About Pendleton

PENDLETON, S.C. (WSPA)- Pendleton is the oldest town in the Upstate that continues to grow but stays true to its roots.

Let’s take a trip down history lane where agriculture was king and wealthy Charleston families came to vacation.

“Early on it was just a lot of sustenance farming and small farms,” Josh Johnson, the curator of the Bart Garrison Agricultural Museum of South Carolina, said.

Cotton farming was a huge part of Pendleton’s history, whether it was small or large plantations.

That changed in 1917 when boll weevils came through the state and wiped out a majority of cotton crops.

Farmers turned to the one thing that kills everything.

“Men would have to put in bricks of arsenic by hand five days a week, twice a day,” Johnson said. “It of course leads to horrible cancer rates.”

Johnson said arsenic still impacts agriculture today because it stays in the soil for a thousand years.

He said it also impacts families to this day and a gentleman that donated a machine to dispense arsenic lost his great-grandmother, grandmother and wife from breast cancer.

A lot of those cotton plants that were eventually wiped out, were made by vacationers from Charleston.

President of the Pendleton Historic Foundation Powell Hickman said, “Charletonians realized they were getting yellow fever and other mosquito-borne illnesses in the summer.”

According to Hickman, that’s when the people from Charleston would vacation to Pendleton and the Upstate.

“They just knew that if you came up here to the upcountry you didn’t get sick.”

The Pinkney family was one of the wealthiest families who made their way to Pendleton and built the Woodburn House in the mid-1800s which still stands today and left a piece of the low country in the Upstate.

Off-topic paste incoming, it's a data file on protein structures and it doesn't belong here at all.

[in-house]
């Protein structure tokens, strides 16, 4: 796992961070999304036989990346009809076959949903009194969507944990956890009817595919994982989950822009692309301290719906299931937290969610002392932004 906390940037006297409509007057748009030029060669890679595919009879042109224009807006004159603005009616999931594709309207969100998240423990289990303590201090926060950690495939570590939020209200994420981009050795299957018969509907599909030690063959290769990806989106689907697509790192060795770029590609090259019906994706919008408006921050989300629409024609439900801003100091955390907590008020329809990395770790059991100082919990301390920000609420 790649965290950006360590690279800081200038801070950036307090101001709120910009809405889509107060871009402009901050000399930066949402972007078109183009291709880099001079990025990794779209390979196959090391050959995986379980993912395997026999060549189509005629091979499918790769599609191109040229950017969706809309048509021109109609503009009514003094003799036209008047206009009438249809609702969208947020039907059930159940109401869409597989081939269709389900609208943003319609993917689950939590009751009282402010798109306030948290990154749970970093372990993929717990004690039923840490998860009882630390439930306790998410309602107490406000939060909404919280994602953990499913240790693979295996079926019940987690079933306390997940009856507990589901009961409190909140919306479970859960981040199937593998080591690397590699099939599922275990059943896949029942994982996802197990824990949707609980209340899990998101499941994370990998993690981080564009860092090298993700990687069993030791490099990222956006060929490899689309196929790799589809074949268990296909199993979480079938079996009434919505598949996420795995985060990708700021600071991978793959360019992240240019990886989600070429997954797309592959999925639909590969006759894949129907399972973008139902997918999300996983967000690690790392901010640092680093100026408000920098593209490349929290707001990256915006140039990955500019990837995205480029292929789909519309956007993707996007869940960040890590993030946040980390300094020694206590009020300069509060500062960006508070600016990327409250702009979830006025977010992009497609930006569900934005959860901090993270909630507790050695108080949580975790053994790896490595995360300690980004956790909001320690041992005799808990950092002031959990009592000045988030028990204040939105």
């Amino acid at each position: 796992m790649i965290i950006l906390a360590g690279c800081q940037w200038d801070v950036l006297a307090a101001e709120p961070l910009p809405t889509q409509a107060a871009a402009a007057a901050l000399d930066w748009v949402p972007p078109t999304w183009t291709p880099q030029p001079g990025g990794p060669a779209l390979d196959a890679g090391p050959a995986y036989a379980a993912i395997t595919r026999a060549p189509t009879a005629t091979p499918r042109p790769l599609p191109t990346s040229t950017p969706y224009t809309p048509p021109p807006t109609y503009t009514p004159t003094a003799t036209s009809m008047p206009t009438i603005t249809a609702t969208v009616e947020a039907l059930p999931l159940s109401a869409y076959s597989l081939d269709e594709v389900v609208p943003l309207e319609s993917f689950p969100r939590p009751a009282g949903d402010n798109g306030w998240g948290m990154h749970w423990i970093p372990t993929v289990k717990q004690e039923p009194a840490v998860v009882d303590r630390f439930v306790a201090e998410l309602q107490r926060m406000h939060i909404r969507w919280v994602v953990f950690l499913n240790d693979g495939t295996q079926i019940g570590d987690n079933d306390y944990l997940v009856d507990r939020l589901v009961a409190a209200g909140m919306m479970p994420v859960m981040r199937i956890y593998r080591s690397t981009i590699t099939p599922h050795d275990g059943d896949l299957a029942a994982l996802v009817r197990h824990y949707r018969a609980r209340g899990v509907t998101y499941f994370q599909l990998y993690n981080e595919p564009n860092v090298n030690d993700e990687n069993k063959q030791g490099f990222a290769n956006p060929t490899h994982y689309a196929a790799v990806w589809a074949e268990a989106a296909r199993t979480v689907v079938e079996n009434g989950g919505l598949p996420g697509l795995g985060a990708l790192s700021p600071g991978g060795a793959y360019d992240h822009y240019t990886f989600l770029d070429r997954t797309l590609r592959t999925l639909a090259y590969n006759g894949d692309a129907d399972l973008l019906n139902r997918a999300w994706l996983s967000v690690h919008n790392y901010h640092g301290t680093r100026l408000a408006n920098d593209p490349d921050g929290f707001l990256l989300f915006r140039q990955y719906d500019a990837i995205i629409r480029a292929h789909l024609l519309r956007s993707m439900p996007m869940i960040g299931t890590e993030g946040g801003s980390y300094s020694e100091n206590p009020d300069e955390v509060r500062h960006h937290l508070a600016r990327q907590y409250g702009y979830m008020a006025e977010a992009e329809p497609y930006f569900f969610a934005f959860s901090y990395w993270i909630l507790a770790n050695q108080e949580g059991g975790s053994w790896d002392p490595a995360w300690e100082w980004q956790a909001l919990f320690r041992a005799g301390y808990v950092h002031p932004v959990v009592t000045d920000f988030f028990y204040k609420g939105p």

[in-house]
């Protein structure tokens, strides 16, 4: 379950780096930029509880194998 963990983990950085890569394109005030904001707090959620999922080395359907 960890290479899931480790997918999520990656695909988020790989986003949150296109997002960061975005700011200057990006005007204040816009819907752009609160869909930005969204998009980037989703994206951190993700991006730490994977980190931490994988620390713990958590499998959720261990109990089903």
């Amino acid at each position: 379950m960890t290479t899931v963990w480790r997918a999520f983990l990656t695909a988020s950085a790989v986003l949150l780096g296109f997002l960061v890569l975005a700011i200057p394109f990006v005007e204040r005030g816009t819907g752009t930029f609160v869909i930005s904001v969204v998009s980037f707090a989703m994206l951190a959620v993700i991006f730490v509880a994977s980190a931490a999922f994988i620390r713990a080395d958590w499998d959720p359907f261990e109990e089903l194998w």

Hickman said, “It’s a hidden jewel in South Carolina and really that Charleston culture was brought up here.”

If you go inside the Woodburn House, a lot of the furnishings are original pieces that were once in the many plantation houses throughout the area in the 1820s and 1930s.

Pendleton’s history is engraved in almost every corner of the town, especially in the vibrant village green that has reinvented itself throughout the years and now serves as a focal point for new and old residents.

“We’ve seen a good bit of growth for one thing,” Mayor Frank Crenshaw said. “At the same time we have been successful in maintaining the historical character of Pendleton and the uniqueness.”

Businesses that stretch across downtown Pendleton represent that.

Restaurants and stores evolved as time passed on, but they remain in those same buildings that represent the history of the oldest town in the upstate.

It’s a history that’s represented across South Carolina.

“If you go throughout the state, you’ll see a Pendleton Road or Pendleton Street almost everywhere you go,” according to Mayor Crenshaw.

While you’ll see the name everywhere you go, there will only be one Pendleton, South Carolina, where the people are friendly and everybody knows everybody.

Learn more about our special guest: